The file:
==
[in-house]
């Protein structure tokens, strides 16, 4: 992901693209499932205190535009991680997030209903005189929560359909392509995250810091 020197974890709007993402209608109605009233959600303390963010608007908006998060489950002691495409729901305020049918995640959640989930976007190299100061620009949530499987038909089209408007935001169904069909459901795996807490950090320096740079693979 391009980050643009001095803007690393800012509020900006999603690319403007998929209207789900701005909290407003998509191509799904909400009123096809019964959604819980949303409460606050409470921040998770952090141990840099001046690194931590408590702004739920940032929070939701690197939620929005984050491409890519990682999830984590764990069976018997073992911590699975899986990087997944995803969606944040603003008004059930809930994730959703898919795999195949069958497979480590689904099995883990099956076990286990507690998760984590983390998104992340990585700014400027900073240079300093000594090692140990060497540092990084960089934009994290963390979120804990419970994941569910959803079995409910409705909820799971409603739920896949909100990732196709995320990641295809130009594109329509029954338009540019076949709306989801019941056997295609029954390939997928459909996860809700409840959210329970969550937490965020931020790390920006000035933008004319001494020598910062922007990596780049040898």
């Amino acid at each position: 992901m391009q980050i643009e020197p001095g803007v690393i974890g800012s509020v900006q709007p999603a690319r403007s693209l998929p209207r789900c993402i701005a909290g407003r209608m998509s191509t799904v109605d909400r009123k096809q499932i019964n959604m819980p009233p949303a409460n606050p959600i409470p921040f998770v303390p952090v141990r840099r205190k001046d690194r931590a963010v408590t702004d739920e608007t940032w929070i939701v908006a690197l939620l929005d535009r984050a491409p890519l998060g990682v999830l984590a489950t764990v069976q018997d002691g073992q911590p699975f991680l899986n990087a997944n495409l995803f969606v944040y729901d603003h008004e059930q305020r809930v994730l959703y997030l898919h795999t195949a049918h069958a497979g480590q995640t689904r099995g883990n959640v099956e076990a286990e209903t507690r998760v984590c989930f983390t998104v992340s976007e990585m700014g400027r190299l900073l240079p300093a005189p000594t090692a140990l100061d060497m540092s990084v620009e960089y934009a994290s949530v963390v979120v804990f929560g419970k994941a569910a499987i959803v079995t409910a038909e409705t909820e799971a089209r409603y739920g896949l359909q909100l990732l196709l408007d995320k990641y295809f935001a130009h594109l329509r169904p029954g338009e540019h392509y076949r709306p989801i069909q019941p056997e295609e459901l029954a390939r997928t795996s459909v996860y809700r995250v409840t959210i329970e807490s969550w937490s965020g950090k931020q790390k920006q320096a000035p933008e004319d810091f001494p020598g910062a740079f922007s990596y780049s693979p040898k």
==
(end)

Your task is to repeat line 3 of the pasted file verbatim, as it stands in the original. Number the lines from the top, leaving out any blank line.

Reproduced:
């Amino acid at each position: 992901m391009q980050i643009e020197p001095g803007v690393i974890g800012s509020v900006q709007p999603a690319r403007s693209l998929p209207r789900c993402i701005a909290g407003r209608m998509s191509t799904v109605d909400r009123k096809q499932i019964n959604m819980p009233p949303a409460n606050p959600i409470p921040f998770v303390p952090v141990r840099r205190k001046d690194r931590a963010v408590t702004d739920e608007t940032w929070i939701v908006a690197l939620l929005d535009r984050a491409p890519l998060g990682v999830l984590a489950t764990v069976q018997d002691g073992q911590p699975f991680l899986n990087a997944n495409l995803f969606v944040y729901d603003h008004e059930q305020r809930v994730l959703y997030l898919h795999t195949a049918h069958a497979g480590q995640t689904r099995g883990n959640v099956e076990a286990e209903t507690r998760v984590c989930f983390t998104v992340s976007e990585m700014g400027r190299l900073l240079p300093a005189p000594t090692a140990l100061d060497m540092s990084v620009e960089y934009a994290s949530v963390v979120v804990f929560g419970k994941a569910a499987i959803v079995t409910a038909e409705t909820e799971a089209r409603y739920g896949l359909q909100l990732l196709l408007d995320k990641y295809f935001a130009h594109l329509r169904p029954g338009e540019h392509y076949r709306p989801i069909q019941p056997e295609e459901l029954a390939r997928t795996s459909v996860y809700r995250v409840t959210i329970e807490s969550w937490s965020g950090k931020q790390k920006q320096a000035p933008e004319d810091f001494p020598g910062a740079f922007s990596y780049s693979p040898k």